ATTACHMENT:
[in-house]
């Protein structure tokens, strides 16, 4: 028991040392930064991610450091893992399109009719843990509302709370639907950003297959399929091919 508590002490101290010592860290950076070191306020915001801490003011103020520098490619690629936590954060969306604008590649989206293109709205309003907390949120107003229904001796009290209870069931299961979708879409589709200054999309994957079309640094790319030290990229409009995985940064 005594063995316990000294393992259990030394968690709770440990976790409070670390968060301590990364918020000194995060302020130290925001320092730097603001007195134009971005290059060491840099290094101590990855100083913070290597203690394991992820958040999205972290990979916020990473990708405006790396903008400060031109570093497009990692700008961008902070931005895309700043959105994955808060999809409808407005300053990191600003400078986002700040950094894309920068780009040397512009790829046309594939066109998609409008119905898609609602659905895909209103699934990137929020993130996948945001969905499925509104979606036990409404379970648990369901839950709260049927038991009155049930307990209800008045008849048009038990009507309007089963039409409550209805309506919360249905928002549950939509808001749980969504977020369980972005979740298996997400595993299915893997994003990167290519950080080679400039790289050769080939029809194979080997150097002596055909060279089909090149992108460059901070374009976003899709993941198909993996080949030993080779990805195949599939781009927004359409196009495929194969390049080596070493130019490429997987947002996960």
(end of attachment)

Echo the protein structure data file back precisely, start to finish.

[in-house]
């Protein structure tokens, strides 16, 4: 028991040392930064991610450091893992399109009719843990509302709370639907950003297959399929091919 508590002490101290010592860290950076070191306020915001801490003011103020520098490619690629936590954060969306604008590649989206293109709205309003907390949120107003229904001796009290209870069931299961979708879409589709200054999309994957079309640094790319030290990229409009995985940064 005594063995316990000294393992259990030394968690709770440990976790409070670390968060301590990364918020000194995060302020130290925001320092730097603001007195134009971005290059060491840099290094101590990855100083913070290597203690394991992820958040999205972290990979916020990473990708405006790396903008400060031109570093497009990692700008961008902070931005895309700043959105994955808060999809409808407005300053990191600003400078986002700040950094894309920068780009040397512009790829046309594939066109998609409008119905898609609602659905895909209103699934990137929020993130996948945001969905499925509104979606036990409404379970648990369901839950709260049927038991009155049930307990209800008045008849048009038990009507309007089963039409409550209805309506919360249905928002549950939509808001749980969504977020369980972005979740298996997400595993299915893997994003990167290519950080080679400039790289050769080939029809194979080997150097002596055909060279089909090149992108460059901070374009976003899709993941198909993996080949030993080779990805195949599939781009927004359409196009495929194969390049080596070493130019490429997987947002996960």